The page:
Dar es Salaam literally translates from Arabic as “residence of peace”. Indeed, Dar es Salaam’s history is defined by external influences, including its Arab foundation, as well as its indigenous African heritage. The original, tiny fishing settlement on Africa’s East Coast was originally known as Mzizima, meaning “Healthy Town” in Swahili.

However, with the rise of the Omani Sultans in Zanzibar, which even replaced Muscat as the Omani capital in 1840, Mzizima was drawn into their reign with the construction under Sultan Majid of a new city to be called “Dar es Salaam” that would eventually grow to replace the fishing village in 1862 with what is today the largest city in East Africa. Under Sultan rule, Dar es Salaam played a major part in the lucrative spice and slave trades centered on Zanzibar, just North-East of the Dar es Salaam coast. Thanks to its coastal position and fledgling harbor close to Zanzibar, Dar es Salaam’s history of rapid growth is tied closely to its ocean going trade with Zanzibar as a global hub. Zanzibar remained the center of power and commerce in the region.

However, as the British established control over Zanzibar in the late 18th Century Dar es Salaam really came into its own with the arrival of the German East Africa Company who used the city as their administrative and commercial hub for all of colonial German East Africa. The construction of the Central Railway Line also gave Dar es Salaam a kick-start for industrial expansion and an influx of South Asian traders saw the population and economy diversify yet again.

With the seizure of German East Africa by the British following the 1st Word War, this part of Dar es Salaam history saw it become the commercial and administrative center of “Tanganyika” which would become the mainland of modern day Tanzania. Under the British, new areas such as Oyster Bay sprung up to house European colonists while places like Kariakoo emerged to house the local African population. The city in this period grew away from the center extensively.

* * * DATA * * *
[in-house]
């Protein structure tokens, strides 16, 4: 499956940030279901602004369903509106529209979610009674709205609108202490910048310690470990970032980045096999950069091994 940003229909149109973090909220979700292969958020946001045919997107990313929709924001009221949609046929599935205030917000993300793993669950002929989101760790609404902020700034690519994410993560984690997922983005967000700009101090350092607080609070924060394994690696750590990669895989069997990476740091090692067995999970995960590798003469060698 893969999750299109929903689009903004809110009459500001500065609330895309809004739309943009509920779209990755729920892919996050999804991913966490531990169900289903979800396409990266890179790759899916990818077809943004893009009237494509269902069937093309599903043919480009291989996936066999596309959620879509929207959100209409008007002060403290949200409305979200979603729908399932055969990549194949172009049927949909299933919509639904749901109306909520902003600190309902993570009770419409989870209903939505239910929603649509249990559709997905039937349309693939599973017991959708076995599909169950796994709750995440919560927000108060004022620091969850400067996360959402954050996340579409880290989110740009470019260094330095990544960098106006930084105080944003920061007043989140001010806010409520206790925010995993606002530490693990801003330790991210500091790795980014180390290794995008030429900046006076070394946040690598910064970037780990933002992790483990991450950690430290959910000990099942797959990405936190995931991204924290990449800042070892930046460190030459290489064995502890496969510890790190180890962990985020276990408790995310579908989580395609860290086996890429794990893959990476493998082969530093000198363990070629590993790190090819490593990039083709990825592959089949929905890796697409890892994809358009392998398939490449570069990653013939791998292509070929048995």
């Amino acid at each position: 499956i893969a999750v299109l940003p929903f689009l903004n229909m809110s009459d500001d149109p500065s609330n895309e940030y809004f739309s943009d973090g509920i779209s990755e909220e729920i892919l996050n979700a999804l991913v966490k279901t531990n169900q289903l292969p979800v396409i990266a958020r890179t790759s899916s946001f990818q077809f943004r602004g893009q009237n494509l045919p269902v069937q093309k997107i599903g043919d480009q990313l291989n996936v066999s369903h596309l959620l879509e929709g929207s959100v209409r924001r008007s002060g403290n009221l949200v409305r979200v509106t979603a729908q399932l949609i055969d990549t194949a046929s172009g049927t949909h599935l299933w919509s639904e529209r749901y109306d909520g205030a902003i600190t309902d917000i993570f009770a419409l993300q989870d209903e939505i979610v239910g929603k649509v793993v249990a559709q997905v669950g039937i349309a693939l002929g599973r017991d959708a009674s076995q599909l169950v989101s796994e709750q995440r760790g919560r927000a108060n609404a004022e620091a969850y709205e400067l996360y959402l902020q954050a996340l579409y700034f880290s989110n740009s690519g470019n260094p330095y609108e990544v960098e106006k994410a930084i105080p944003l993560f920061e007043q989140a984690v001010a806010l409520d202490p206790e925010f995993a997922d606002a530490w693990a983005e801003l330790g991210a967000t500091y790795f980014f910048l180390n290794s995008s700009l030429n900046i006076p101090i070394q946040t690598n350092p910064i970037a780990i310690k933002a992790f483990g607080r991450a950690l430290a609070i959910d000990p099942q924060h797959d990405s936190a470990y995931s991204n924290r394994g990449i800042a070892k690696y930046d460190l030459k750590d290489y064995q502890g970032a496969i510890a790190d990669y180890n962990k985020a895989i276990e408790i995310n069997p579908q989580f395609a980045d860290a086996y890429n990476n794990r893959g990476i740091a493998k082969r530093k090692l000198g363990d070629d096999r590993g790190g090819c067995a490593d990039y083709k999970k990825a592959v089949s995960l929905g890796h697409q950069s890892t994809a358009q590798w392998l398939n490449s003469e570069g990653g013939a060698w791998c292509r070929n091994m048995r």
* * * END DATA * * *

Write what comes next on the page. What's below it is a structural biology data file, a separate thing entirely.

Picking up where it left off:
Again, The post-World War II era saw another rapid population and economic growth in Dar Es Salaam history. This, coupled with the global trend of decolonization, led to the formation of Tanganyika’s political identity and ultimately independence in 1961. With the union of Tanganyika and Zanzibar in 1964 to form the United Republic of Tanzania, Dar Es Salaam continued to serve as the capital despite Zanzibar’s historic position as the Swahili capital.

But, in 1973 the Tanzanian government decided to relocate its political capital to Dodoma, closer to the nation’s physical center in an effort to prevent over-centralisation and disparity between the national regions. However, with the end of socialist economic policies in the 1980’s Dar es Salaam history was again subject to a rapid economic growth with an influx of rural migrants. Incredible growth in the last 15 years has seen Dar es Salaam rise to be considered one of Africa’s leading cities alongside the likes of Nairobi and Johannesburg, boasting a highly developed central business district with skyscrapers and cable bridges.  While the political move to the official capital Dodoma continues, Dar es Salaam history still defines it as the political heart of Tanzania and, one of the fastest developing cities in all of Africa, Dar (as it is commonly known) is unlikely to be overtaken as Tanzania’s commercial and cultural capital.